U of T rises in seven fields in Times Higher Education subject rankings

Nov 20, 2019

Times Higher Education rated the University of Toronto 10th in the world in law and sixth in the world in clinical health in its latest subject rankings.

Photo by Diana Tyszko.

The University of Toronto ranks in the top 10 globally in medicine and law – and in the top 30 across all ranked disciplines – according to the latest Times Higher Education World University Rankings by subject.

The subject rankings, the most recent instalment of which was released November 20, saw U of T make the biggest gains in the “clinical, pre-clinical and health” category, moving to sixth spot from 13th last year.

In law, meanwhile, U of T moved up one spot to 10th in the world.

“U of T is among just a handful of universities on the planet that can boast world-class scholars across a wide spectrum of disciplines,” said U of T President Meric Gertler.

“This gives our students the opportunity to study with the brightest minds in their fields while gaining the vital cross-disciplinary perspective needed to solve today’s complex problems.”

U of T’s impressive performance in medicine is a credit to its faculty, trainees, staff and surrounding community

U of T’s strong performance in the subject rankings comes on the heels of a three-spot jump to 18th globally in the Times Higher Education World University Rankings earlier this year. Among public universities, it ranked eighth globally and third in North America.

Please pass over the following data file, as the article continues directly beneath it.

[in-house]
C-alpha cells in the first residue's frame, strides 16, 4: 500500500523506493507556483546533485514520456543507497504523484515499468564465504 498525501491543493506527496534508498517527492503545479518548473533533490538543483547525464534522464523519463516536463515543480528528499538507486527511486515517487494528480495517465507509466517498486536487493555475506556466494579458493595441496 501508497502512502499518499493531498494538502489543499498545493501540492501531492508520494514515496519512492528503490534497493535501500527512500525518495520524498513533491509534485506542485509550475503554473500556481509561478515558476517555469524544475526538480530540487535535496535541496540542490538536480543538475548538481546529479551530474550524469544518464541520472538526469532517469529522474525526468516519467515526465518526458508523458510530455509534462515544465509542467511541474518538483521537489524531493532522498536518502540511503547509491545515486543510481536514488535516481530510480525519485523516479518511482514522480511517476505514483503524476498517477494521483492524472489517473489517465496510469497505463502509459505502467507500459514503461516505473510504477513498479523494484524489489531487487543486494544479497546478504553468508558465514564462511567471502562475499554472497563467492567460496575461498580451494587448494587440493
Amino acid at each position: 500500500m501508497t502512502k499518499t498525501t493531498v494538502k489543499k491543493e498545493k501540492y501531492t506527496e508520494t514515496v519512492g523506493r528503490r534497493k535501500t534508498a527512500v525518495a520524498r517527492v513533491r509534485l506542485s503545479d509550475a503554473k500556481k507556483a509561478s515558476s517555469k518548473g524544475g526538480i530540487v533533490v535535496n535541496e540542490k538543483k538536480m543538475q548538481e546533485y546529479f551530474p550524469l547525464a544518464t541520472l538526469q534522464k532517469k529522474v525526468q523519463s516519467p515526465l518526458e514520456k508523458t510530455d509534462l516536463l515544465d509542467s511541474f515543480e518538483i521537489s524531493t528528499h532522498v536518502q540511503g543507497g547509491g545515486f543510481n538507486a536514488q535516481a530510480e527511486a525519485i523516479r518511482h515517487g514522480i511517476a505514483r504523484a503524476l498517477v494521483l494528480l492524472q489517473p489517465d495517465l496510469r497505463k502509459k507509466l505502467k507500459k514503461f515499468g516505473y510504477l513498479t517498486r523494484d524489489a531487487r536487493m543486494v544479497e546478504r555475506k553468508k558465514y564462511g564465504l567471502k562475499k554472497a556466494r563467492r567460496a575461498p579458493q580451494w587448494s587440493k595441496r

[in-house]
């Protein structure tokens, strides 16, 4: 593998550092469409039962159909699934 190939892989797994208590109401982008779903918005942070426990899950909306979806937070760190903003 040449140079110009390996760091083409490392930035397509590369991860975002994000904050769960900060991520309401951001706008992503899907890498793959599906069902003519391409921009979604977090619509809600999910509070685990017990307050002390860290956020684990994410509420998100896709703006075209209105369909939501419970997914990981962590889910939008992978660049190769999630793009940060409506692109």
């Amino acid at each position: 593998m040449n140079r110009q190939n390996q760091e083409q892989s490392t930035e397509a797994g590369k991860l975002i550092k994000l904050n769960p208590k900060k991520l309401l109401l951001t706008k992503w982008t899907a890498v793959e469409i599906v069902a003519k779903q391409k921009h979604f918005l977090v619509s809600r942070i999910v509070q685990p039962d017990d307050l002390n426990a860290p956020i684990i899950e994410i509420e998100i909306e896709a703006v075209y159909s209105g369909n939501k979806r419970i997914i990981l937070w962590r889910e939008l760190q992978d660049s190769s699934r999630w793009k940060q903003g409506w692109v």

The Times Higher Education subject rankings use 13 measurements to evaluate hundreds of universities around the world based on teaching quality, research output and impact, international outlook and industry innovation. Metrics are based on data from a reputation survey and an analysis of citations in scholarly journals, as well as aggregate data on research income from a variety of sources.

U of T rose or held its position in seven of the 11 Times Higher Education broad subject categories. It was also among just five universities in the world that placed in the top 30 in all subjects ranked. The others were Stanford University, Harvard University, the University of California, Los Angeles and the University of Michigan.

Trevor Young, dean of the Faculty of Medicine and vice-provost, relations with health-care institutions, said U of T’s impressive performance in medicine is a credit to its faculty, trainees and staff, as well as to the support the University receives from the surrounding community and nine affiliated hospitals.

“We are delighted that the University of Toronto is receiving global attention for the excellence of its medicine and other clinical programs,” said Young, who is also a professor in the department of psychiatry.

“It confirms what many of us have long known – that we’re among the top institutions in the world.”

Overall, U of T continues to be the highest-ranked Canadian university and one of the top-ranked public universities in the five most closely watched international rankings: Times Higher Education World University RankingsQS World University RankingsShanghai Ranking Consultancy’s Academic Ranking of World UniversitiesU.S. News & World Report‘s Best Global Universities and National Taiwan University World University Rankings.

By Geoffrey Vendeville